Episode Eight

TO PLAY THE SHOW: Click the arrow. Click in the text box to move forward or back in the show.
Adjust the volume with the bars on the left.



All new music from:
Laura Cantrell, Peter Blegvad, Dave Schramm, Peter Holsapple, Kate Jacobs, Jody Harris, Freedy Johnston and special guest Mary Lee Kortes

Nicholas Hill and the Radio Free All-Stars cover Tuli Kupferberg of The Fugs!

The Radio Free All-Stars Eight is Enough: Dave Schramm, David Mansfield, Paul Moschella, J.D. Foster and special guests Ted Reichman and Mary Lee Kortes

Presented by: Nicholas Hill

The Radio Free All-Stars, When the Mode of Music Changes (Tuli Kupferberg) ……..a visitation.

Laura Cantrell, Can’t Tell a Soul (Laura Cantrell) live with Laura and the Radio Free All-Stars; Thrift Shop Songs (BMI) admin Bug Music

Peter Blegvad, Sleeping on the Job (Peter Blegvad) 
performed and recorded by Peter; Copyright Control Peter Blegvad

Mary Lee Kortes, Family Tree (Mary Lee Kortes) live with the Radio Free All-Stars; (Copyright control by Mary Lee Kortes)

Dave Schramm, Third Time a Charm (Dave Schramm) live with Dave and the Radio Free All-Stars; Hot Stove Music (BMI)

Peter Holsapple, Don’t Mention the War (Peter Holsapple) performed and recorded by Peter, Hospital Music (BMI) admin Bug Music

Kate Jacobs, The Battle Droid (Kate Jacobs); live with Kate and The Radio Free All-Stars; Small Pond Music (BMI)

Jody Harris, Dedicated to the One (Jody Harris) performed and recorded by Jody; live overdubs from The Radio Free All-Stars; copyright control Jody Harris

Freedy Johnston, Changing (Freedy Johnston) performed and recorded by Freedy with live overdubs from The Radio Free All-Stars; Trouble Tree Music (BMI)

Nicholas Hill, CIA Man (Tuli Kupferberg) live with the Radio Free All-Stars and Timothy Hill

Engineered by Gary Arnold at Gary’s Chop Shop, NYC July 19, 2010

Songwriters’ comments:

Peter Holsapple on Don’t Mention the War

We moved last week, song largely complete in my head.  I got my recording gear out, slung it up in the basement on my wife’s craft table and set to work.  There was a guide guitar and vocal, now consigned to Magnetic Heaven, to which I played drums…. at least up until I was told by the aforementioned wife that they were “really loud”.  (She did not use the Nu-tone intercom system in the house, although she probably could have…)  So I did some cut-and-paste work on ’em, and they’re now all the way through the track.  Obviously, to any careful listener, there are some background vocals.  But unfortunately, doing most of my work over headphones, it was hard to get them in the correct proportions.  (I guess that’s for the next podcast adventure, Radio Free Quality Engineering Club, instead.)  Looking forward to getting some sheetrock up in the studio room, framed and wired since 1968, just lying in wait for my family to take over the house.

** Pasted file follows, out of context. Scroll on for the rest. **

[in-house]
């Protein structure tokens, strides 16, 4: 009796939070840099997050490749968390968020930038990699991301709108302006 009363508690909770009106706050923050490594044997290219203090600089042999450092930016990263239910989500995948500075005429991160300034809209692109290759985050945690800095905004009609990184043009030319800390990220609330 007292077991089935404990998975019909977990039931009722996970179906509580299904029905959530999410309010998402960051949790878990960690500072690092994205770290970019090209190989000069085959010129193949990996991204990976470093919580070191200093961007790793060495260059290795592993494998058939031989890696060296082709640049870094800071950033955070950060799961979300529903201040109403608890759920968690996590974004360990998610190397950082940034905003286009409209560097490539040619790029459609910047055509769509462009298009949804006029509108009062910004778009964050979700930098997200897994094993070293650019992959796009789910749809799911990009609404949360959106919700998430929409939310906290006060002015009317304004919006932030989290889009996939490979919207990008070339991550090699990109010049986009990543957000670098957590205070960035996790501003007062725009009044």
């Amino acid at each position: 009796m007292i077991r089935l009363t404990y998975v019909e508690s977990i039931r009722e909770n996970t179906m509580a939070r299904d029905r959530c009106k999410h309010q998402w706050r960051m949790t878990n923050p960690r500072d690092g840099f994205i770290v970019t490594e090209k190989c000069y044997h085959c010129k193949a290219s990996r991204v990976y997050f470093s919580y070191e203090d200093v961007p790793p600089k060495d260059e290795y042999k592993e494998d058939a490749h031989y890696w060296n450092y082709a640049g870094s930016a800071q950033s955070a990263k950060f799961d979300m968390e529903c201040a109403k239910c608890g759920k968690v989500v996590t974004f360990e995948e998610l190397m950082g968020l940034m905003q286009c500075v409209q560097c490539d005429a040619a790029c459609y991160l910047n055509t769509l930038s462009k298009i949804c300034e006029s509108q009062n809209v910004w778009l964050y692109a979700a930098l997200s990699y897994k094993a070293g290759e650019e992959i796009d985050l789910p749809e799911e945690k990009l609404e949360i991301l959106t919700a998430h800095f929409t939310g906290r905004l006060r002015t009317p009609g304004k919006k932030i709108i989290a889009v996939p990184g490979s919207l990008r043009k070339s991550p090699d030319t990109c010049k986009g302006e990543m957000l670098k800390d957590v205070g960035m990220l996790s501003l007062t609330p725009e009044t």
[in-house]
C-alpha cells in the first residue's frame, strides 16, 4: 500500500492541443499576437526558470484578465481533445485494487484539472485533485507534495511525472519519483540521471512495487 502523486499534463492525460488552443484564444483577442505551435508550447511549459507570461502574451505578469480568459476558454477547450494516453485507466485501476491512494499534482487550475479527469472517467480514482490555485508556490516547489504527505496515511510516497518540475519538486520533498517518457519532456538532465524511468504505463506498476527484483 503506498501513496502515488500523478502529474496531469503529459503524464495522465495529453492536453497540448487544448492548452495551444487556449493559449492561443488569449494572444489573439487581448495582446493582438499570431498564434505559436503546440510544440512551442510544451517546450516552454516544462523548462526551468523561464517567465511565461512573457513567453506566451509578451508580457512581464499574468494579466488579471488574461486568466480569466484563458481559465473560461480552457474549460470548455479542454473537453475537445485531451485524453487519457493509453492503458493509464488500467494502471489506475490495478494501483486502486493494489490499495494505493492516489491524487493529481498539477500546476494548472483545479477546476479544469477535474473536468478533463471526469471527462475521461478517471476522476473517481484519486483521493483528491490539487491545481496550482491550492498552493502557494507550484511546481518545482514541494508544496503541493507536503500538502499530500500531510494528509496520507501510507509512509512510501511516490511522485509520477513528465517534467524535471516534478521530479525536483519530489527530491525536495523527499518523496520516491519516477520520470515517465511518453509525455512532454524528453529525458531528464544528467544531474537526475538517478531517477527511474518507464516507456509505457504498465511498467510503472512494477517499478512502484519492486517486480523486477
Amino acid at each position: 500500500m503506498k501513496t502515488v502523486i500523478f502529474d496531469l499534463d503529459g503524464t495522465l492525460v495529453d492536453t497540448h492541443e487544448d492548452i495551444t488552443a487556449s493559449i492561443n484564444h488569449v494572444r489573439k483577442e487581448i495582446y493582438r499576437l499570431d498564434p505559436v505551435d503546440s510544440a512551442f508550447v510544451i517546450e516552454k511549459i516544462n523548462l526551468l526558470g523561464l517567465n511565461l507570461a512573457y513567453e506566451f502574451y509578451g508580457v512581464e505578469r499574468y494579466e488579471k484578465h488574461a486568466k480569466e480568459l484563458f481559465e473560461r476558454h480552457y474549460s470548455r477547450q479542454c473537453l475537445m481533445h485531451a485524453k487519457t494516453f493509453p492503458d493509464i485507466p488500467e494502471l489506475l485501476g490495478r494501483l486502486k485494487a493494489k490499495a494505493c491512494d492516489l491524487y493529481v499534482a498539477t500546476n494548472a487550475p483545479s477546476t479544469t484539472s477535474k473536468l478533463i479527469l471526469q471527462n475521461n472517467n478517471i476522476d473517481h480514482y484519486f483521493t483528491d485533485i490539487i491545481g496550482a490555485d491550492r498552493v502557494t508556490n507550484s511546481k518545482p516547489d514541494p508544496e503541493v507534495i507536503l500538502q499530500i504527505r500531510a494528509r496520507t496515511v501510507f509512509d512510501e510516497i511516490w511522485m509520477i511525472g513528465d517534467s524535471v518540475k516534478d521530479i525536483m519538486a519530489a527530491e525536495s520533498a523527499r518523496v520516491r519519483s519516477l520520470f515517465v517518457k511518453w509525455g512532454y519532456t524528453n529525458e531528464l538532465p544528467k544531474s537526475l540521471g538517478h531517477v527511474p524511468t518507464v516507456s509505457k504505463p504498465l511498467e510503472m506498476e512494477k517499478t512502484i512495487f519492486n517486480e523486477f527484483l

The story of the song and its main character are purely fictional.  I have no Uncle Lonnie.  (Years ago, I wrote a song that the Continental Drifters recorded called “Daddy Just Wants It to Rain” that I spent a lot of time taking compliments for, regarding how faithfully eulogized my late parents as the farm heroes they sounded like in the song.  Again, it was pure fiction, as my dad was a banker and worked for the organization that probably would have foreclosed on the protagonists’ farm, were it not completely imaginary.)

Peter Blegvad on Sleeping on the Job:

1922 — Man Ray photographed surrealist poet Robert Desnos experiencing a narcoleptic attack in Andre Breton’s studio. —

Dave Schramm on Third Time a Charm:

Something soulful this time.  Piano-driven. Thanks, Ted, for schlepping down from Beantown and playing wonderful things.

You don’t always know all that much about your own songs until you actually perform or record them. Like next time I sing this it’ll be up at least a whole step. A more comfortable place. Ahem.

Thanks to the All-Stars for making it all come together so easy. I really dig David’s mandolin solo that takes us out to the last hook.